So yes: Techdirt is going to go "full retard" on encryption!
It's absolutely awesome that you are harping on the "snake oil" angle. Do you know why? No, you probably don't. Let's learn together!
"Snake oil" was something brought to America by Chinese rail workers. It was actually an effective treatment for inflammation - its composition then was extremely similar to modern anti-inflammatory rubs and ointments.
But then... "patent medicines" rose in popularity. These were the nonsense tonics that we actually think of when we say "snake oil": Dr. Suchandsuch's Magical Whatever Tonic. Either totally inactive, or just a mix of alcohol and hard opiates. Very dangerous, very rarely real medicine.
These medicines were in competition with "snake oil". Then one patent medicine maker started aping it, selling his own "rattlesnake oil", which was actually totally ineffective as an anti-inflammatory compared to Chinese snake oil. Federal investigators found that it didn't contain a drop of actual snake oil, and this is when the term became associated with "fraud". Popular depictions of the "snake oil salesman" arose in film, but these depictions were in fact based almost entirely on western patent medicine sellers.
So, what is "snake oil"? A genuine, effective medicine given a bad name by the smear campaigns and dishonest business practices of patent holders, legacy industries and Hollywood. Techdirt indeed!
Yeah but that's the thing - everyone feels that, and I wasn't suggesting you're any different. And that's precisely why America and so many other modern states recognized that bans on cruel and unusual punishment, and other rights even for criminals, were an important founding principal - because a system can (theoretically) be immune to wrath in a way people can't. So sure, people can and will all feel that rage, but when a whole community endorses it you end up with children treating "stone the prisoner" (metaphorically or literally) as a game they look forward to. And anyone who can do that, can do it to anyone. Our brains are only concerned with justice at the upper levels - the deeper bits that get numbed to, and then practiced at, harming people are much less discriminating.
Too bad for those persecuted and arrested unjustly by the Government, no?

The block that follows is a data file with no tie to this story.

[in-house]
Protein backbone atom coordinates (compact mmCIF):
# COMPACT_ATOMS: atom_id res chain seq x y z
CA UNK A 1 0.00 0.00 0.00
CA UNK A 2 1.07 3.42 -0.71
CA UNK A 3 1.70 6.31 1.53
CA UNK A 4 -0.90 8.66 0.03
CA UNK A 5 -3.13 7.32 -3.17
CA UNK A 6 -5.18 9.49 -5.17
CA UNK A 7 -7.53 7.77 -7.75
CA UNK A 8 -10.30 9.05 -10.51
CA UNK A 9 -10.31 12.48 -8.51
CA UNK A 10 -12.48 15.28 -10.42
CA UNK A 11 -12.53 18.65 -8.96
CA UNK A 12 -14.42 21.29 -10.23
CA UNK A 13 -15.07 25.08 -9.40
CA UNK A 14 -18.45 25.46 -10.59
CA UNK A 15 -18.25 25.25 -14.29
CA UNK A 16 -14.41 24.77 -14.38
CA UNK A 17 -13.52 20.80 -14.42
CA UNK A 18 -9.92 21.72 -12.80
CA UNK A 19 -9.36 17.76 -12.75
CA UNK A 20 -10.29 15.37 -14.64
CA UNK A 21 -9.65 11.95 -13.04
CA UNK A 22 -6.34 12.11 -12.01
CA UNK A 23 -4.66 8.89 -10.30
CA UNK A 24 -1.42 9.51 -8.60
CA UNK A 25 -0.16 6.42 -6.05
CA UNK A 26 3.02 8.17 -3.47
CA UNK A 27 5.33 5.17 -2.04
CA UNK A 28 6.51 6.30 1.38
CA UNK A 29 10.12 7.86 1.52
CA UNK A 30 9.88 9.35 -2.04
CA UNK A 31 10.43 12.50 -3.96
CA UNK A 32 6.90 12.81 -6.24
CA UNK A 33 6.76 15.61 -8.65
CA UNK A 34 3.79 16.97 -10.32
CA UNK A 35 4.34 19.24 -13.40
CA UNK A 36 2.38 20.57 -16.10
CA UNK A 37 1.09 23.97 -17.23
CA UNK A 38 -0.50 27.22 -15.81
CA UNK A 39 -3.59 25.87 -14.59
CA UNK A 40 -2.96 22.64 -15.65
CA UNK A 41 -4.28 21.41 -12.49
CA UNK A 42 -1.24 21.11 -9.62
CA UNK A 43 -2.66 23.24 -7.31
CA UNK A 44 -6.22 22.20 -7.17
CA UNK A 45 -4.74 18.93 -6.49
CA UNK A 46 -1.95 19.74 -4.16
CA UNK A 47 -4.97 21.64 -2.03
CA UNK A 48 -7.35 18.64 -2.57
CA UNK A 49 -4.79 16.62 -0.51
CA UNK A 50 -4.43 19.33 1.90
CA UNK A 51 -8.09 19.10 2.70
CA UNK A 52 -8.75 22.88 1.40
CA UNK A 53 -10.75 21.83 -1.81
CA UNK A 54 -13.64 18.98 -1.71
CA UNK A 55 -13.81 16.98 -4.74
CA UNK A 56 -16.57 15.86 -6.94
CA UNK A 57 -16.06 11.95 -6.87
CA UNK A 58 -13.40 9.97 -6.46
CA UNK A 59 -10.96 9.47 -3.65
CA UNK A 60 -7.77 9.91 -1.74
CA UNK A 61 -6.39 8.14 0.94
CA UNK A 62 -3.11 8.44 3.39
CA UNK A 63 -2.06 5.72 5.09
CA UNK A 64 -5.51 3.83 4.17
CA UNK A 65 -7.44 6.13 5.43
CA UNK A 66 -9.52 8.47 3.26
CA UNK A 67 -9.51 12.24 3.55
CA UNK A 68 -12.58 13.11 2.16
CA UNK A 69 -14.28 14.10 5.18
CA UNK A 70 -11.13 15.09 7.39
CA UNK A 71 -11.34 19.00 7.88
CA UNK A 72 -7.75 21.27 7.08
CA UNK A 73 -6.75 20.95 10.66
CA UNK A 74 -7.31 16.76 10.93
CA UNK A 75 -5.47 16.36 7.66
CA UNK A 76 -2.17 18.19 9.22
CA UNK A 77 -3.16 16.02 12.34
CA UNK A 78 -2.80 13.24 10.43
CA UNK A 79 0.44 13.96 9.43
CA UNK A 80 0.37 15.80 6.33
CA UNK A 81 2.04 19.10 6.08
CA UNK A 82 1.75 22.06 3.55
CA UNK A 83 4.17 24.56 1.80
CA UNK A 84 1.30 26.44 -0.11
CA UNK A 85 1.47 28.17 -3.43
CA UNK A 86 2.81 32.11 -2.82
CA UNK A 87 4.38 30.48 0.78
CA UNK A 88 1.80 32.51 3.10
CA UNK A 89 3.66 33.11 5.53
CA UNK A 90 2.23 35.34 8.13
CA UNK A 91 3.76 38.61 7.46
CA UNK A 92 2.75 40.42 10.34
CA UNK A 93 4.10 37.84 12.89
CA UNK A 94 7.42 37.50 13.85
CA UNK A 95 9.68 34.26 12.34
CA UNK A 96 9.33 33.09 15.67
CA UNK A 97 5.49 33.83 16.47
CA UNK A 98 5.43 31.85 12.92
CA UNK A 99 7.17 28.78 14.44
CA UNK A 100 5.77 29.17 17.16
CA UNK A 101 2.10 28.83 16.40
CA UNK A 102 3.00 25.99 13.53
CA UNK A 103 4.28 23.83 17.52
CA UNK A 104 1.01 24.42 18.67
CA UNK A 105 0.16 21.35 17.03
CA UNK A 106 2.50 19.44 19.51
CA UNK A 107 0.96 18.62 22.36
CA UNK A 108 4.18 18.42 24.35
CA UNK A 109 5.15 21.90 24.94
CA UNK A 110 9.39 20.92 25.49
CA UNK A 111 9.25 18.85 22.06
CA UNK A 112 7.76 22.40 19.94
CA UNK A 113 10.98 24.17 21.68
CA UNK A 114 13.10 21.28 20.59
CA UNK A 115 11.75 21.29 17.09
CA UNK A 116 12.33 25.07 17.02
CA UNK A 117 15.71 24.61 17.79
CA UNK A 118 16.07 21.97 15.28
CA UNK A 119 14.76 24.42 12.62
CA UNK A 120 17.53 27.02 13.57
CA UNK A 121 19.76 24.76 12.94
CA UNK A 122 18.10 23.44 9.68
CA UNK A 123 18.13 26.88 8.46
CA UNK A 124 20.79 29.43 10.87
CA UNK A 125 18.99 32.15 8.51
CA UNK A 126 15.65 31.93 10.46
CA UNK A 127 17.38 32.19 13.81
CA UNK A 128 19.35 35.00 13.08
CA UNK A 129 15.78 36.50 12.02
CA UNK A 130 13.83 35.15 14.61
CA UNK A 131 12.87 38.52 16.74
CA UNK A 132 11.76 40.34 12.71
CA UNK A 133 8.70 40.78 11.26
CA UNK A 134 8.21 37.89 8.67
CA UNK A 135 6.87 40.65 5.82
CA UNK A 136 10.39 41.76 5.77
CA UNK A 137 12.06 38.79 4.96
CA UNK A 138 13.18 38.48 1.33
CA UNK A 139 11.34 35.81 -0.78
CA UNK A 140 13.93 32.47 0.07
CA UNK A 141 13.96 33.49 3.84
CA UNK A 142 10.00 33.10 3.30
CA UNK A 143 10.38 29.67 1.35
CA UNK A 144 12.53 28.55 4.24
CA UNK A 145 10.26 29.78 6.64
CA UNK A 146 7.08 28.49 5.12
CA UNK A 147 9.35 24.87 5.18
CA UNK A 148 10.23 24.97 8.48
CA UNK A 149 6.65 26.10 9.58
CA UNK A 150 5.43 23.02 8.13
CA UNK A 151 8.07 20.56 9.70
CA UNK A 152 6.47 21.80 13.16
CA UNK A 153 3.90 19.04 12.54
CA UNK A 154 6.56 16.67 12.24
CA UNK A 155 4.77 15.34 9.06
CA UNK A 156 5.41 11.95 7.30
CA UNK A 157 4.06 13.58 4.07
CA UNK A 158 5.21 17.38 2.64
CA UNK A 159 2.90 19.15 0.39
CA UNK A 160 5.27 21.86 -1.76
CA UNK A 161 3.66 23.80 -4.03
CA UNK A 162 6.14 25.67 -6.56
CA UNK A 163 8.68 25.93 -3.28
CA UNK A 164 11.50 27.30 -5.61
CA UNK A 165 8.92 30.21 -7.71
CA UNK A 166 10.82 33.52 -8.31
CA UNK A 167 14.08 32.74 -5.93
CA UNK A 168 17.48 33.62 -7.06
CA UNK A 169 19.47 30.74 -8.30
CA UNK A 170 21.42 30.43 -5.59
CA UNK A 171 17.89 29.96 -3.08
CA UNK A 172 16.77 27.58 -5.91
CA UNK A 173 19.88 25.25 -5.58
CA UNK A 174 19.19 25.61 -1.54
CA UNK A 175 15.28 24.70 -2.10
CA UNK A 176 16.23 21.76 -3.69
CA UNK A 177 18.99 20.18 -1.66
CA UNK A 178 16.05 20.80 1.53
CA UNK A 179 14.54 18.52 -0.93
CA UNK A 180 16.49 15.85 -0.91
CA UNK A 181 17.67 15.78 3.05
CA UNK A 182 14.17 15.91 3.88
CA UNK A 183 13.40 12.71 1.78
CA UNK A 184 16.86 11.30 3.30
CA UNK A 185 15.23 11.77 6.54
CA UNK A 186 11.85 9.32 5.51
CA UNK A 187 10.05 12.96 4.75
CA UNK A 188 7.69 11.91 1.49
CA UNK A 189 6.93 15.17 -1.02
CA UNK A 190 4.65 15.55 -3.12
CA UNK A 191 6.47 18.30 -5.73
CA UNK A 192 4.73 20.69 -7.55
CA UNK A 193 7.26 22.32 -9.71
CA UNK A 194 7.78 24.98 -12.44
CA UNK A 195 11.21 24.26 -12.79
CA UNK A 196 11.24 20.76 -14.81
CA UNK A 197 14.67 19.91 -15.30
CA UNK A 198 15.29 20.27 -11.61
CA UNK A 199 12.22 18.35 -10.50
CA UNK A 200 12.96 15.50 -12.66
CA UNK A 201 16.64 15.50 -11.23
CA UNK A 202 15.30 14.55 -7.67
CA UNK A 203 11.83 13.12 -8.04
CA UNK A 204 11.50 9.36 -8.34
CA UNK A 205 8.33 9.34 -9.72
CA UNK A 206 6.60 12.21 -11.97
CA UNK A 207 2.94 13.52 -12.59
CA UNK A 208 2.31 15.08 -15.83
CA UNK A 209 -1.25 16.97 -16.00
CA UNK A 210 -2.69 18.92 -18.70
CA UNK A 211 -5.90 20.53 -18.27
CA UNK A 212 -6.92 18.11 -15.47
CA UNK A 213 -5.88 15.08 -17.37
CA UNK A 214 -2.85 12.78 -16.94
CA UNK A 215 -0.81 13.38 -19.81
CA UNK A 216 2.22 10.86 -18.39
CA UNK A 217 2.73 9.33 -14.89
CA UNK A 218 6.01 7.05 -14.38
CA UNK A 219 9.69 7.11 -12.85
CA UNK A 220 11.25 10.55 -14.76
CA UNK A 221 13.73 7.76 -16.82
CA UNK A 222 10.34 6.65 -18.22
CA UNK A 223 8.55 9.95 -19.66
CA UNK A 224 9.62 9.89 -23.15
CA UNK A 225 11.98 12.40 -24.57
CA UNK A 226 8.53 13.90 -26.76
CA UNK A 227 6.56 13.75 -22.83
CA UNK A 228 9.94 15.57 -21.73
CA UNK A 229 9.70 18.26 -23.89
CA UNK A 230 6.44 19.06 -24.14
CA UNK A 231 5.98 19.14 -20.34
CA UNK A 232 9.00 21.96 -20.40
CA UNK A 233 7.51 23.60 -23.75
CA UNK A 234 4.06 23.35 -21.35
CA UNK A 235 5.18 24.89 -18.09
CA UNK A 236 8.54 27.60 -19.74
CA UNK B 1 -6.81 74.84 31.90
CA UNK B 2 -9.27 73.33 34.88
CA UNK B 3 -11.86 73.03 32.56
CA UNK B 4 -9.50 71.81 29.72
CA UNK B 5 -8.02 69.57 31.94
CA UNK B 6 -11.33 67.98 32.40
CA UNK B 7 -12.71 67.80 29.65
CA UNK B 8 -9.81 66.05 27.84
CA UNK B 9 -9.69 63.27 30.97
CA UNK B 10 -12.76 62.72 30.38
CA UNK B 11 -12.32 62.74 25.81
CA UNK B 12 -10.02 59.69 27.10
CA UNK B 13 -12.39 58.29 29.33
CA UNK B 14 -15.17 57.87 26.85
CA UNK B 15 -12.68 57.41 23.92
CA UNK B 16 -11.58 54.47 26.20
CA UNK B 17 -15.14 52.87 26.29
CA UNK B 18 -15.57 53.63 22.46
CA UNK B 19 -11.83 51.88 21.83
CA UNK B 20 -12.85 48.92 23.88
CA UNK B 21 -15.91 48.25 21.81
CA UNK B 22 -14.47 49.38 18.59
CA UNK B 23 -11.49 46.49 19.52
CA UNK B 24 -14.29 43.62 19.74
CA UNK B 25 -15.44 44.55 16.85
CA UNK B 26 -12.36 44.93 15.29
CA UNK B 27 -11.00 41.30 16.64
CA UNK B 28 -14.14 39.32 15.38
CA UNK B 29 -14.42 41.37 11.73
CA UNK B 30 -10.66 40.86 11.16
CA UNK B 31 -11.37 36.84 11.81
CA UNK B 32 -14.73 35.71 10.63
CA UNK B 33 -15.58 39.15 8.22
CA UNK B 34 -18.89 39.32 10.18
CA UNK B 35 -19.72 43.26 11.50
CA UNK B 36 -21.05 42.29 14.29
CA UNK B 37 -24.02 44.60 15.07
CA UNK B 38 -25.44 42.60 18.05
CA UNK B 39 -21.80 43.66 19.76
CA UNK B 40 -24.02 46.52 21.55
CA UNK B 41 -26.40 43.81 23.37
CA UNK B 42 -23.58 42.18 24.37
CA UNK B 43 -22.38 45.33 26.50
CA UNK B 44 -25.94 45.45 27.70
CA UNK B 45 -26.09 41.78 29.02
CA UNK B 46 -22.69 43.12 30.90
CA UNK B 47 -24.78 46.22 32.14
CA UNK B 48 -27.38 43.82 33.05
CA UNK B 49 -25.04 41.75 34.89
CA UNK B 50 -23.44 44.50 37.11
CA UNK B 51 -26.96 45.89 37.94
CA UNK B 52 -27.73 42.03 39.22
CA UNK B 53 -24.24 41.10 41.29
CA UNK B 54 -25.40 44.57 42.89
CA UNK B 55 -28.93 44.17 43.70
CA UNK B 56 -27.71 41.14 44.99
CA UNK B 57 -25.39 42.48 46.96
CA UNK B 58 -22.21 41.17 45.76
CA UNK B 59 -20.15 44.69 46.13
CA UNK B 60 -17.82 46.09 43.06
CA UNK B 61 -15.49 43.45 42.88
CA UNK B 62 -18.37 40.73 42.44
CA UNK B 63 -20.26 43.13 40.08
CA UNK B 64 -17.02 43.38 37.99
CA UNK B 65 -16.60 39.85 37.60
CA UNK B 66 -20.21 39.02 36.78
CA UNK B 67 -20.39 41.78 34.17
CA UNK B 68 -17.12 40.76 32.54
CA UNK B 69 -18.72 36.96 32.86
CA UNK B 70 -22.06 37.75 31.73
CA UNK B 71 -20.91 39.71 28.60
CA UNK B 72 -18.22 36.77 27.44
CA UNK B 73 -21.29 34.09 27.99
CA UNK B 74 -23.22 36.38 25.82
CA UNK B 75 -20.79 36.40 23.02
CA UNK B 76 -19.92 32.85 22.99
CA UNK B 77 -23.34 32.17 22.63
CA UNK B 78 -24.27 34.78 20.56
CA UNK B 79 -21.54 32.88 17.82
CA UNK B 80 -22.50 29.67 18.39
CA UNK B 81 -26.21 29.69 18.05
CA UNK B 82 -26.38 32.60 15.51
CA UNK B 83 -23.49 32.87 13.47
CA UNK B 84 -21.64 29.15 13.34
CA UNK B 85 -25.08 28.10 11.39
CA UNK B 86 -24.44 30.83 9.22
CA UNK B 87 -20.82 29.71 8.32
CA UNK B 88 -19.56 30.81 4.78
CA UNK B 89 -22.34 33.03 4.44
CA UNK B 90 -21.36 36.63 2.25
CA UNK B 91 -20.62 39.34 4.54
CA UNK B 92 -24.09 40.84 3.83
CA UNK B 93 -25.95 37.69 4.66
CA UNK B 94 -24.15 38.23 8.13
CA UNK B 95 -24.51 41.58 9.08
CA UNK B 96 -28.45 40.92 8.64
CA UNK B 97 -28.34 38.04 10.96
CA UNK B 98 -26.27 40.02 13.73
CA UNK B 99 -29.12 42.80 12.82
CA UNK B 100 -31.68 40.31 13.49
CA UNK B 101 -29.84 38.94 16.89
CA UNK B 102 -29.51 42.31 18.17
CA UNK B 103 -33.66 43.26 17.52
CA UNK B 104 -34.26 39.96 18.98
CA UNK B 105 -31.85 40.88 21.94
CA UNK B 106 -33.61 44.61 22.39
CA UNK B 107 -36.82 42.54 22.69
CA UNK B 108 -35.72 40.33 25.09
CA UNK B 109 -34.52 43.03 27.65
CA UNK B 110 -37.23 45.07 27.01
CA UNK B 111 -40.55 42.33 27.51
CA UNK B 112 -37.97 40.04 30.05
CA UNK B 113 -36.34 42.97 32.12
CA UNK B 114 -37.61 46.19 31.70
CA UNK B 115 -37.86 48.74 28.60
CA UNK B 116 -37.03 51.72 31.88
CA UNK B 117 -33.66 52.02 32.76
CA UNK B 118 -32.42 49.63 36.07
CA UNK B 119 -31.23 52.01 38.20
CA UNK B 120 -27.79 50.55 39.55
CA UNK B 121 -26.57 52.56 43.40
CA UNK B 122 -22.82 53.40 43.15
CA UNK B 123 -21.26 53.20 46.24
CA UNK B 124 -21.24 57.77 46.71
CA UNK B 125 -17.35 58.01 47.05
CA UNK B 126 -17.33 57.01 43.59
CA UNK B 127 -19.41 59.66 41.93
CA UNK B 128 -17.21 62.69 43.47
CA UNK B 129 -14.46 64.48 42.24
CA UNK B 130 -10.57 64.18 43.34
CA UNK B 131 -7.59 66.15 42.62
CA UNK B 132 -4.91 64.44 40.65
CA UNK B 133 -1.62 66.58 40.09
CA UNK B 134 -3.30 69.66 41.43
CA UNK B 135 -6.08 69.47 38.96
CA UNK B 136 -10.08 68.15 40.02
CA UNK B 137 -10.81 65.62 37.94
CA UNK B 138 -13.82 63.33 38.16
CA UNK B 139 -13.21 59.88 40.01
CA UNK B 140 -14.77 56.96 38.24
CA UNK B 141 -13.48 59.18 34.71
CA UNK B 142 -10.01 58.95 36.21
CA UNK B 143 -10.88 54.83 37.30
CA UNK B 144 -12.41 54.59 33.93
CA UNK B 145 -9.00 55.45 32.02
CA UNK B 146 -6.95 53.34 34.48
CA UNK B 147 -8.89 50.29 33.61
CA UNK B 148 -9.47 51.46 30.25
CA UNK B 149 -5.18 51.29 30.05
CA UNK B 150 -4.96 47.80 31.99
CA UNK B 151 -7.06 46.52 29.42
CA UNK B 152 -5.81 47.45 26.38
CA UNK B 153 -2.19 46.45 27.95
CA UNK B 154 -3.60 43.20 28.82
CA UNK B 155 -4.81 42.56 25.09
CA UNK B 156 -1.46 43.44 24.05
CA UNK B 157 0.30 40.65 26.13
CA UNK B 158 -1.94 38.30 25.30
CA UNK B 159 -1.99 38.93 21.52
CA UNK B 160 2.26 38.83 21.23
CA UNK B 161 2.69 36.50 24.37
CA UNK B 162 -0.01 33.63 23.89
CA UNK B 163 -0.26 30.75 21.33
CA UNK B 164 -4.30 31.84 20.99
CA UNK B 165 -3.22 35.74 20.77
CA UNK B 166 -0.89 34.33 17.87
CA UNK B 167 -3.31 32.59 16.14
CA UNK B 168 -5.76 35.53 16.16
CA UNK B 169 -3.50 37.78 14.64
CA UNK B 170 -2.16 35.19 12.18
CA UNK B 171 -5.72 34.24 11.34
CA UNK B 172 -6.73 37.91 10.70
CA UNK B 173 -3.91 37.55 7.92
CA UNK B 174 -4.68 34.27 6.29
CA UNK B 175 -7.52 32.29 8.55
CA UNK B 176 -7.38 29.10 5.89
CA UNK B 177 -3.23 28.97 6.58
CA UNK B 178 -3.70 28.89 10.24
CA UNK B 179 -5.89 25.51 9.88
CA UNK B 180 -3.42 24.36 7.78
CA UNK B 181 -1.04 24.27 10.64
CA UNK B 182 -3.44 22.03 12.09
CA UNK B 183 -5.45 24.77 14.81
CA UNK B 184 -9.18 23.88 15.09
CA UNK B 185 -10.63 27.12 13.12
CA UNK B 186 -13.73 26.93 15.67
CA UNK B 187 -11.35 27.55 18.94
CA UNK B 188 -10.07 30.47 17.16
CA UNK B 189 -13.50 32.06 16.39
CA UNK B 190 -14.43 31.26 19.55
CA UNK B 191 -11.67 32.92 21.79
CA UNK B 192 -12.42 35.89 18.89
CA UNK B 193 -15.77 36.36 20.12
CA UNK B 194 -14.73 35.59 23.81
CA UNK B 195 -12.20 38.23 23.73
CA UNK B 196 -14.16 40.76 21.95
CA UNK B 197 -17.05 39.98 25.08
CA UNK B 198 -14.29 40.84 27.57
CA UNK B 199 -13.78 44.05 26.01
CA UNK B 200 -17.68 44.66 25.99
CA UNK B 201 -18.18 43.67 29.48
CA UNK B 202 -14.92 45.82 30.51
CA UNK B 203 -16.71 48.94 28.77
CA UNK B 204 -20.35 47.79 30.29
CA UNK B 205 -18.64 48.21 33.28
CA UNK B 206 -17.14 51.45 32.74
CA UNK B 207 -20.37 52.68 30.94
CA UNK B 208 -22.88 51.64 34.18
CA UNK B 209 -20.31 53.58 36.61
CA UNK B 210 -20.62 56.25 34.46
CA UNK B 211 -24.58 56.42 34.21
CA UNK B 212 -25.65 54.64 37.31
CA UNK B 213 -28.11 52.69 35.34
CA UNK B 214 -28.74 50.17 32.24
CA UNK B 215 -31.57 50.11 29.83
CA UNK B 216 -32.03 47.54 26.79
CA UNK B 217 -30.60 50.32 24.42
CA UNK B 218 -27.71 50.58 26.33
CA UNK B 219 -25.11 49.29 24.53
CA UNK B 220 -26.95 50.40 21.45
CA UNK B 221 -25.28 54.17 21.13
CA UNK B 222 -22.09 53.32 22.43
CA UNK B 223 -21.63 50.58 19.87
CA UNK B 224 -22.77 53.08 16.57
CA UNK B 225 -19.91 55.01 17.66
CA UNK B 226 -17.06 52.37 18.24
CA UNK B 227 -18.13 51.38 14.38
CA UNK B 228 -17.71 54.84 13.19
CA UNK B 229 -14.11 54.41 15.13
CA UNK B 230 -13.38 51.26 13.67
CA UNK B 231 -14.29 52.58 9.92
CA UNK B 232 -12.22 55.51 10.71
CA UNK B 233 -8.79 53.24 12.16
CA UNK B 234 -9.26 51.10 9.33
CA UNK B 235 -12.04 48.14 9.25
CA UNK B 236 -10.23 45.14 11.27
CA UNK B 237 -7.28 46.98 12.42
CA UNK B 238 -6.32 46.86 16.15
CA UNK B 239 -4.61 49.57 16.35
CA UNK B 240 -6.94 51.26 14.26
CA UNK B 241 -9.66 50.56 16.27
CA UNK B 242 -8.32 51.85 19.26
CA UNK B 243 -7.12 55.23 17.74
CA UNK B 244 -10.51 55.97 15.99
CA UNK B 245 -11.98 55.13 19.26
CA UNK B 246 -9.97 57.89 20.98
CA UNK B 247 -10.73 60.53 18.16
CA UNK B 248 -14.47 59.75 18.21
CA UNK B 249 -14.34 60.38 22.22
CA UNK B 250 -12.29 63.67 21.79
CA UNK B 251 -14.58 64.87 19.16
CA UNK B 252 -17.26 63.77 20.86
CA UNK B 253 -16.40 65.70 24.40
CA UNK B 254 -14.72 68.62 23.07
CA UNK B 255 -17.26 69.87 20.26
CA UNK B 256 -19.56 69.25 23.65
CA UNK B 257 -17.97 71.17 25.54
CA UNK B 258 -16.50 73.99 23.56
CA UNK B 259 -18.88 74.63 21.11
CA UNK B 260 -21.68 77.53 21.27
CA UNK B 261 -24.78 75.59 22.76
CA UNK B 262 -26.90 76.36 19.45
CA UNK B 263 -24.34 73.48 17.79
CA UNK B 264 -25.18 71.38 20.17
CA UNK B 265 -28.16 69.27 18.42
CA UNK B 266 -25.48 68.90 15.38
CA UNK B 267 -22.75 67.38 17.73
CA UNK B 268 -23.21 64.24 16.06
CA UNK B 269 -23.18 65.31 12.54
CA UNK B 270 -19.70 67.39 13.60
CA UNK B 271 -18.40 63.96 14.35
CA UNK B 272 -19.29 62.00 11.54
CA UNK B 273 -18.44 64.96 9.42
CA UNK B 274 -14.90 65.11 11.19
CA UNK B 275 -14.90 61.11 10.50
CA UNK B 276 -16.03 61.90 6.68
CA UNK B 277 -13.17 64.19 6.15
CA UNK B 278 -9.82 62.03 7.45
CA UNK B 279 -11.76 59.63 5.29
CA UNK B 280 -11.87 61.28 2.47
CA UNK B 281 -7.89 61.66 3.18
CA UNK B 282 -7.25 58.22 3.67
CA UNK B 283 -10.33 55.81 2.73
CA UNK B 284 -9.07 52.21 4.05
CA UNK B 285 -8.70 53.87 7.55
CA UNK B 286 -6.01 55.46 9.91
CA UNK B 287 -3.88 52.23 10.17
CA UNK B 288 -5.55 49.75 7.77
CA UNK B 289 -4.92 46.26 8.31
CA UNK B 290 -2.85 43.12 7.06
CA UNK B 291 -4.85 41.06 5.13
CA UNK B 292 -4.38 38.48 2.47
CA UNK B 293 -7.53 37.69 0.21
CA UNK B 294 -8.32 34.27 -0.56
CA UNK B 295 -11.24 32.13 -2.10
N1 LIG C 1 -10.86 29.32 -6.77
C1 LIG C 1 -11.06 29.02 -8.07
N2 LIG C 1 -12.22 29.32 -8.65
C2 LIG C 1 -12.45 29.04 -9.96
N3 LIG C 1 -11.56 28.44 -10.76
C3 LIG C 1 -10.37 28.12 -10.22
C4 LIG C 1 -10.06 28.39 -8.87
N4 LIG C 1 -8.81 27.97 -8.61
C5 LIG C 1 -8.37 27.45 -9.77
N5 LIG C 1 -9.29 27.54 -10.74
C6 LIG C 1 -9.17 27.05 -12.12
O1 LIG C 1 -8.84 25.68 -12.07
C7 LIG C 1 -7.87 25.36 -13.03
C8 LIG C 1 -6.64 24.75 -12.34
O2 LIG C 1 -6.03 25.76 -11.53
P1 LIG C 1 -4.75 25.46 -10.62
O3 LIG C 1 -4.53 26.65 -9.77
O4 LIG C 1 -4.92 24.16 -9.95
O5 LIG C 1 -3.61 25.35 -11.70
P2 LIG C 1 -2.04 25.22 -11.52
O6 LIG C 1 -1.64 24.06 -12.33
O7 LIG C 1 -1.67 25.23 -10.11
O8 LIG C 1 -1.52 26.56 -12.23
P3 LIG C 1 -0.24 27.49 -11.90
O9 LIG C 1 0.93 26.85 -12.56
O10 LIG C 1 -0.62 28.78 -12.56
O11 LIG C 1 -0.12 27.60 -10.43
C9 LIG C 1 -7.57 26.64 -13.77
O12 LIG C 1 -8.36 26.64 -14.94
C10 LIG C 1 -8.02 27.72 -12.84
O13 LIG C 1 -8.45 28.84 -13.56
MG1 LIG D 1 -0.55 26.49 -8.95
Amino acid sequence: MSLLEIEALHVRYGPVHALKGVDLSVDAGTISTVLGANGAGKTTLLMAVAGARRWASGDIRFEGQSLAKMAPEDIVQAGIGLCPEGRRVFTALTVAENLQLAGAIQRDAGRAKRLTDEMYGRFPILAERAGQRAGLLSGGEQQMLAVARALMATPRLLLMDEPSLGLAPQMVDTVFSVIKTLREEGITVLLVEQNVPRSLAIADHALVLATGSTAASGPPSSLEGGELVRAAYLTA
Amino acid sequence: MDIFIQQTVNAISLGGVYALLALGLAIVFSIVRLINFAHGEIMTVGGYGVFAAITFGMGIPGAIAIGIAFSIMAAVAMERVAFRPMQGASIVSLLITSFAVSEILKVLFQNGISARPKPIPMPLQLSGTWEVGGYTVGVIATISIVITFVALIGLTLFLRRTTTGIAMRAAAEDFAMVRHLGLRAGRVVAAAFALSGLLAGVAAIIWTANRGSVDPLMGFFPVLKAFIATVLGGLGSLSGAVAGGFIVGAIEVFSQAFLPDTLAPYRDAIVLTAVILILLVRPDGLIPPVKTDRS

That's part of it, but it's also about those justly arrested and convicted.
I mean look, I'm not overflowing with sympathy for murderers, and there are certain breeds of human monster that make me feel they deserve any horrors they must endure. But it isn't all about sympathy or what anyone "deserves" — it's about what our treatment of the guilty does to us. It's not healthy for a human being to be able to throw someone in a hole to suffer and die, to stand over a starving wretch and feel nothing, to hurl stones with glee and cheer when they draw blood. It's not healthy for a society to condone those things, or to ignore them. Perhaps one can personally believe that certain people deserve those treatments, because their actions have rendered their humanity forfeit — but there is no way to dish them out without sacrificing your own humanity to do so.
Well, for me, it's what exactly you mean by "murderers should have no rights." Leaving the encryption thing aside momentarily, that statement by itself is either (a) poorly thought through, or (b) quite radical and monstrous.
Are you saying convicted murderers shouldn't have the rights that protect them from cruel and unusual punishment, for example? What about their ongoing right to due process, including their right to appeal their conviction? Or their right to access the parole process?
What about the right under the 14th Amendment to not be treated unequally based on race, sex or creed? Prisoners retain that right. Should they lose that, so we're free to punish murders more or less based on their race? Do they lose their right to medical care? Do disabled prisoner's lose their right to accessible prison facilities?
Debate the encryption aspect all you want - but "murderers should have no rights" is a barbaric starting point.